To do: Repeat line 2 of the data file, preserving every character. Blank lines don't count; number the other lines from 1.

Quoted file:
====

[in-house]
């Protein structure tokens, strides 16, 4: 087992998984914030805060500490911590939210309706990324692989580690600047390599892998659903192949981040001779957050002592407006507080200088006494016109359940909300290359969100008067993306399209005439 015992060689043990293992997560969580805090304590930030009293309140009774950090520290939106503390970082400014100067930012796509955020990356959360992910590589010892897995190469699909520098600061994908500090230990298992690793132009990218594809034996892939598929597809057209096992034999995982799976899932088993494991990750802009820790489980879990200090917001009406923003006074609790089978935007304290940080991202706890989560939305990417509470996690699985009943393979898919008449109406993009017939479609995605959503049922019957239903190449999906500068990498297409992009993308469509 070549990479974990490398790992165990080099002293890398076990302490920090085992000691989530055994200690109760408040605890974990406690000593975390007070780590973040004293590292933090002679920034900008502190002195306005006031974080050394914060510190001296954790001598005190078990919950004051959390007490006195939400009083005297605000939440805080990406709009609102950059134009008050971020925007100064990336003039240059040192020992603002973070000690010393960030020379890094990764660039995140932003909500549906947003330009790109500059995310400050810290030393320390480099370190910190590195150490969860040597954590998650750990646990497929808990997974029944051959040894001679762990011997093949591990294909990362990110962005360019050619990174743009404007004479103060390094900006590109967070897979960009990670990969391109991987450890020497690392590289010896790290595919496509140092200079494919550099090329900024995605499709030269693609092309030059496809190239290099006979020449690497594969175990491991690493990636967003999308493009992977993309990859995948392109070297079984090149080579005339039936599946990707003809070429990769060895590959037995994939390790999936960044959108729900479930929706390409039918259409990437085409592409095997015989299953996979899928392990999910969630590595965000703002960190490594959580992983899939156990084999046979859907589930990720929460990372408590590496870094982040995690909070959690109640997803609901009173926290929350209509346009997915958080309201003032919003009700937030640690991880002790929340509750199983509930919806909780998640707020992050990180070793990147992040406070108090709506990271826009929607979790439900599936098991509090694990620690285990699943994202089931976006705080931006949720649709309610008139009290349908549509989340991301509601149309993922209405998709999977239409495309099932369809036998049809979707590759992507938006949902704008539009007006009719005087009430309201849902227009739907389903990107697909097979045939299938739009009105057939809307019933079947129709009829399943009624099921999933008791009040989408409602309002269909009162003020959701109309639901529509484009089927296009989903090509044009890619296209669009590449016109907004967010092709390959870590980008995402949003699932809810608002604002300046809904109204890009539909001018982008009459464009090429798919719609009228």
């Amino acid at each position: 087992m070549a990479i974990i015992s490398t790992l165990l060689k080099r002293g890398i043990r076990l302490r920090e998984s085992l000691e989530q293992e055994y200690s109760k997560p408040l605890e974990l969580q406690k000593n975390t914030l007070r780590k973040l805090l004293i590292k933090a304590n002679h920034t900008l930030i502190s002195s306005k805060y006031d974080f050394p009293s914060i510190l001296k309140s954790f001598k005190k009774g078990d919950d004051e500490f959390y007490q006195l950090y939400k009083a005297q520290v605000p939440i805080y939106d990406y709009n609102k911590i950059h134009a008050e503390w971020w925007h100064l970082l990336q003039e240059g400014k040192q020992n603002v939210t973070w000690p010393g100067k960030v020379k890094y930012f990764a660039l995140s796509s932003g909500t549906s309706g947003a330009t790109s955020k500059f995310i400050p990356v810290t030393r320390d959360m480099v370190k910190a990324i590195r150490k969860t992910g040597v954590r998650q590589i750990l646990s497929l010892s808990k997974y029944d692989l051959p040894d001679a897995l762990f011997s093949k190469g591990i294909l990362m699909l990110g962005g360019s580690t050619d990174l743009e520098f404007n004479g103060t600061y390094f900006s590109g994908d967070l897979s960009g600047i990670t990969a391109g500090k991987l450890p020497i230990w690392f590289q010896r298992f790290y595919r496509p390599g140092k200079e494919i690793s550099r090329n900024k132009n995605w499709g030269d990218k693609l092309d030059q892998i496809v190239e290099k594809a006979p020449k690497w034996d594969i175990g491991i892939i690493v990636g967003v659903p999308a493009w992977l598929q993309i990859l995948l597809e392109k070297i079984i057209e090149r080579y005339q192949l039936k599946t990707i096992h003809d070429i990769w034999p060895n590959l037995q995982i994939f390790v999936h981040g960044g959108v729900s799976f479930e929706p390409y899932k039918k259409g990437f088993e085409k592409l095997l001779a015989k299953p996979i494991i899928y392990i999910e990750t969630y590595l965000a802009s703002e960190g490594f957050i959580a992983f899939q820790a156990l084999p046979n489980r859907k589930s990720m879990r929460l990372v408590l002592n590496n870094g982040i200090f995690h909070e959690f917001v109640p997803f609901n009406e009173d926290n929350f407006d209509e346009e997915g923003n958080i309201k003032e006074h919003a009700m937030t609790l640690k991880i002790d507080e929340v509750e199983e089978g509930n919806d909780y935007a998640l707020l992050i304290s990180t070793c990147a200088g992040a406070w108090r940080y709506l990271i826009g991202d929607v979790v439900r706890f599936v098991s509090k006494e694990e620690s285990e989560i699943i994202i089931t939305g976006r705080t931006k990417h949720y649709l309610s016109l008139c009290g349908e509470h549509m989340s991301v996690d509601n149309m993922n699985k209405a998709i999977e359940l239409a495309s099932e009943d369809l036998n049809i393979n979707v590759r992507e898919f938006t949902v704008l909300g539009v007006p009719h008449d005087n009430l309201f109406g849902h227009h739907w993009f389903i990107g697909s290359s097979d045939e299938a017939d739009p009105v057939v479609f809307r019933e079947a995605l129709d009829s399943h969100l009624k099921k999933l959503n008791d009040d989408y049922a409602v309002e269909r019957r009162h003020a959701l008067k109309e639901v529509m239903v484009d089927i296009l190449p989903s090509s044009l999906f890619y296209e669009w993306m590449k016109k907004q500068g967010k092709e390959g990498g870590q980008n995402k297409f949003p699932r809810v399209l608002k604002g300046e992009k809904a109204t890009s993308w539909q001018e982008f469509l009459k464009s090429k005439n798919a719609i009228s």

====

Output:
């Protein structure tokens, strides 16, 4: 087992998984914030805060500490911590939210309706990324692989580690600047390599892998659903192949981040001779957050002592407006507080200088006494016109359940909300290359969100008067993306399209005439 015992060689043990293992997560969580805090304590930030009293309140009774950090520290939106503390970082400014100067930012796509955020990356959360992910590589010892897995190469699909520098600061994908500090230990298992690793132009990218594809034996892939598929597809057209096992034999995982799976899932088993494991990750802009820790489980879990200090917001009406923003006074609790089978935007304290940080991202706890989560939305990417509470996690699985009943393979898919008449109406993009017939479609995605959503049922019957239903190449999906500068990498297409992009993308469509 070549990479974990490398790992165990080099002293890398076990302490920090085992000691989530055994200690109760408040605890974990406690000593975390007070780590973040004293590292933090002679920034900008502190002195306005006031974080050394914060510190001296954790001598005190078990919950004051959390007490006195939400009083005297605000939440805080990406709009609102950059134009008050971020925007100064990336003039240059040192020992603002973070000690010393960030020379890094990764660039995140932003909500549906947003330009790109500059995310400050810290030393320390480099370190910190590195150490969860040597954590998650750990646990497929808990997974029944051959040894001679762990011997093949591990294909990362990110962005360019050619990174743009404007004479103060390094900006590109967070897979960009990670990969391109991987450890020497690392590289010896790290595919496509140092200079494919550099090329900024995605499709030269693609092309030059496809190239290099006979020449690497594969175990491991690493990636967003999308493009992977993309990859995948392109070297079984090149080579005339039936599946990707003809070429990769060895590959037995994939390790999936960044959108729900479930929706390409039918259409990437085409592409095997015989299953996979899928392990999910969630590595965000703002960190490594959580992983899939156990084999046979859907589930990720929460990372408590590496870094982040995690909070959690109640997803609901009173926290929350209509346009997915958080309201003032919003009700937030640690991880002790929340509750199983509930919806909780998640707020992050990180070793990147992040406070108090709506990271826009929607979790439900599936098991509090694990620690285990699943994202089931976006705080931006949720649709309610008139009290349908549509989340991301509601149309993922209405998709999977239409495309099932369809036998049809979707590759992507938006949902704008539009007006009719005087009430309201849902227009739907389903990107697909097979045939299938739009009105057939809307019933079947129709009829399943009624099921999933008791009040989408409602309002269909009162003020959701109309639901529509484009089927296009989903090509044009890619296209669009590449016109907004967010092709390959870590980008995402949003699932809810608002604002300046809904109204890009539909001018982008009459464009090429798919719609009228």